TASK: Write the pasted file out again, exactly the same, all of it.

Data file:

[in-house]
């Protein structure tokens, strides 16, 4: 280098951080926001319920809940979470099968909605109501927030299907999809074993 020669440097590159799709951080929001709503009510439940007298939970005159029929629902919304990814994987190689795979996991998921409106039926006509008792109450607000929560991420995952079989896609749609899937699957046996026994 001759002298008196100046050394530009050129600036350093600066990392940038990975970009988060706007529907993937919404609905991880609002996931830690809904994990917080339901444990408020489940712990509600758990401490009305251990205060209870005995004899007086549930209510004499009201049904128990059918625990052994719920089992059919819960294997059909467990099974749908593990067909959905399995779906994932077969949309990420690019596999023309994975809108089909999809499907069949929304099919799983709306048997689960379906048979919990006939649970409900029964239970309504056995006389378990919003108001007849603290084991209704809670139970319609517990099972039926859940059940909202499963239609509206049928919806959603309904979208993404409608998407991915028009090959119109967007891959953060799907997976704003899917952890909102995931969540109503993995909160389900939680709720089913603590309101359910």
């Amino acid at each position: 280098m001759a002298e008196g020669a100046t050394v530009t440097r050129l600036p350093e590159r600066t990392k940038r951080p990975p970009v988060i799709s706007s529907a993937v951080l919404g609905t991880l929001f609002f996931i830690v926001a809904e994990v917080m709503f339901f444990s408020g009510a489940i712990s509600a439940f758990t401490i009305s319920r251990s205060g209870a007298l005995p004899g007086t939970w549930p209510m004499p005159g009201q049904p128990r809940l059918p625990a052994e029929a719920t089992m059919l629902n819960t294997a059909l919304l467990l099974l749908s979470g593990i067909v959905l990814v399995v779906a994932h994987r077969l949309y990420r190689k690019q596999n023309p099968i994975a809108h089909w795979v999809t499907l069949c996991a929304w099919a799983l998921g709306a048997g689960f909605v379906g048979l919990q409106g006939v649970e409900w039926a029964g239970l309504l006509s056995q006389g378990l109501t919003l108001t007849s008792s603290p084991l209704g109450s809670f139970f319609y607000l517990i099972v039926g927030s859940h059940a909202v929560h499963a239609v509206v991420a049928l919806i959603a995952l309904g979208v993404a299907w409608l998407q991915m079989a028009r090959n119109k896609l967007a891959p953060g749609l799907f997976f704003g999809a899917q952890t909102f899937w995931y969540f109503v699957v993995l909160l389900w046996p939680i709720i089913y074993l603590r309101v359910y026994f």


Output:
[in-house]
């Protein structure tokens, strides 16, 4: 280098951080926001319920809940979470099968909605109501927030299907999809074993 020669440097590159799709951080929001709503009510439940007298939970005159029929629902919304990814994987190689795979996991998921409106039926006509008792109450607000929560991420995952079989896609749609899937699957046996026994 001759002298008196100046050394530009050129600036350093600066990392940038990975970009988060706007529907993937919404609905991880609002996931830690809904994990917080339901444990408020489940712990509600758990401490009305251990205060209870005995004899007086549930209510004499009201049904128990059918625990052994719920089992059919819960294997059909467990099974749908593990067909959905399995779906994932077969949309990420690019596999023309994975809108089909999809499907069949929304099919799983709306048997689960379906048979919990006939649970409900029964239970309504056995006389378990919003108001007849603290084991209704809670139970319609517990099972039926859940059940909202499963239609509206049928919806959603309904979208993404409608998407991915028009090959119109967007891959953060799907997976704003899917952890909102995931969540109503993995909160389900939680709720089913603590309101359910």
């Amino acid at each position: 280098m001759a002298e008196g020669a100046t050394v530009t440097r050129l600036p350093e590159r600066t990392k940038r951080p990975p970009v988060i799709s706007s529907a993937v951080l919404g609905t991880l929001f609002f996931i830690v926001a809904e994990v917080m709503f339901f444990s408020g009510a489940i712990s509600a439940f758990t401490i009305s319920r251990s205060g209870a007298l005995p004899g007086t939970w549930p209510m004499p005159g009201q049904p128990r809940l059918p625990a052994e029929a719920t089992m059919l629902n819960t294997a059909l919304l467990l099974l749908s979470g593990i067909v959905l990814v399995v779906a994932h994987r077969l949309y990420r190689k690019q596999n023309p099968i994975a809108h089909w795979v999809t499907l069949c996991a929304w099919a799983l998921g709306a048997g689960f909605v379906g048979l919990q409106g006939v649970e409900w039926a029964g239970l309504l006509s056995q006389g378990l109501t919003l108001t007849s008792s603290p084991l209704g109450s809670f139970f319609y607000l517990i099972v039926g927030s859940h059940a909202v929560h499963a239609v509206v991420a049928l919806i959603a995952l309904g979208v993404a299907w409608l998407q991915m079989a028009r090959n119109k896609l967007a891959p953060g749609l799907f997976f704003g999809a899917q952890t909102f899937w995931y969540f109503v699957v993995l909160l389900w046996p939680i709720i089913y074993l603590r309101v359910y026994f």